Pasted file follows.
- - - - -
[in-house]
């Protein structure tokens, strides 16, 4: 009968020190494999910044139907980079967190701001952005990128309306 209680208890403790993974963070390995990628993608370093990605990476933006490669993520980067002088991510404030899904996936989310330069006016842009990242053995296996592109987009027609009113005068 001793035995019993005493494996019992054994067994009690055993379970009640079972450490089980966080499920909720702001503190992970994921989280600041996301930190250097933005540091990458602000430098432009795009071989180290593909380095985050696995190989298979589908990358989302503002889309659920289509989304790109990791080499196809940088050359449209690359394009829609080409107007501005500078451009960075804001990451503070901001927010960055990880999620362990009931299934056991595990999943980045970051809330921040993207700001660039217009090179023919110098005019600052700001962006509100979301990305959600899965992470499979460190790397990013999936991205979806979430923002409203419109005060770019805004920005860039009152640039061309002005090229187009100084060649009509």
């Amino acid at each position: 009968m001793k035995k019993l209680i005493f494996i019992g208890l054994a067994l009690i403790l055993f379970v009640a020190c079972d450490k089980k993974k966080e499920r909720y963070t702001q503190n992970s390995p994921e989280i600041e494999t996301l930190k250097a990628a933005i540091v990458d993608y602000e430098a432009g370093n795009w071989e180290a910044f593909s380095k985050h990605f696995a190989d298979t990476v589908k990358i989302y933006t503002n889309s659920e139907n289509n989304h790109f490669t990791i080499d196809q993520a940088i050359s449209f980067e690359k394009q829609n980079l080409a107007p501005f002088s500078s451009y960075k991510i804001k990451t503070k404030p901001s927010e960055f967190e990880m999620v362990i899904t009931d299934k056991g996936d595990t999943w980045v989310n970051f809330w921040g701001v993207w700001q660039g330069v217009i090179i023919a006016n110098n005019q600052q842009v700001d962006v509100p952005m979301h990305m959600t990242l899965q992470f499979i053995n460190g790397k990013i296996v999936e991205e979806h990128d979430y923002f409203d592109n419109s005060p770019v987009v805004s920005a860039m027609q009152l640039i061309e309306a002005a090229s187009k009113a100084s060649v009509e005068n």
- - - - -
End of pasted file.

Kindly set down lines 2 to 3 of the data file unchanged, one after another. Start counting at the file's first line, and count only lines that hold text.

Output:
């Protein structure tokens, strides 16, 4: 009968020190494999910044139907980079967190701001952005990128309306 209680208890403790993974963070390995990628993608370093990605990476933006490669993520980067002088991510404030899904996936989310330069006016842009990242053995296996592109987009027609009113005068 001793035995019993005493494996019992054994067994009690055993379970009640079972450490089980966080499920909720702001503190992970994921989280600041996301930190250097933005540091990458602000430098432009795009071989180290593909380095985050696995190989298979589908990358989302503002889309659920289509989304790109990791080499196809940088050359449209690359394009829609080409107007501005500078451009960075804001990451503070901001927010960055990880999620362990009931299934056991595990999943980045970051809330921040993207700001660039217009090179023919110098005019600052700001962006509100979301990305959600899965992470499979460190790397990013999936991205979806979430923002409203419109005060770019805004920005860039009152640039061309002005090229187009100084060649009509």
């Amino acid at each position: 009968m001793k035995k019993l209680i005493f494996i019992g208890l054994a067994l009690i403790l055993f379970v009640a020190c079972d450490k089980k993974k966080e499920r909720y963070t702001q503190n992970s390995p994921e989280i600041e494999t996301l930190k250097a990628a933005i540091v990458d993608y602000e430098a432009g370093n795009w071989e180290a910044f593909s380095k985050h990605f696995a190989d298979t990476v589908k990358i989302y933006t503002n889309s659920e139907n289509n989304h790109f490669t990791i080499d196809q993520a940088i050359s449209f980067e690359k394009q829609n980079l080409a107007p501005f002088s500078s451009y960075k991510i804001k990451t503070k404030p901001s927010e960055f967190e990880m999620v362990i899904t009931d299934k056991g996936d595990t999943w980045v989310n970051f809330w921040g701001v993207w700001q660039g330069v217009i090179i023919a006016n110098n005019q600052q842009v700001d962006v509100p952005m979301h990305m959600t990242l899965q992470f499979i053995n460190g790397k990013i296996v999936e991205e979806h990128d979430y923002f409203d592109n419109s005060p770019v987009v805004s920005a860039m027609q009152l640039i061309e309306a002005a090229s187009k009113a100084s060649v009509e005068n």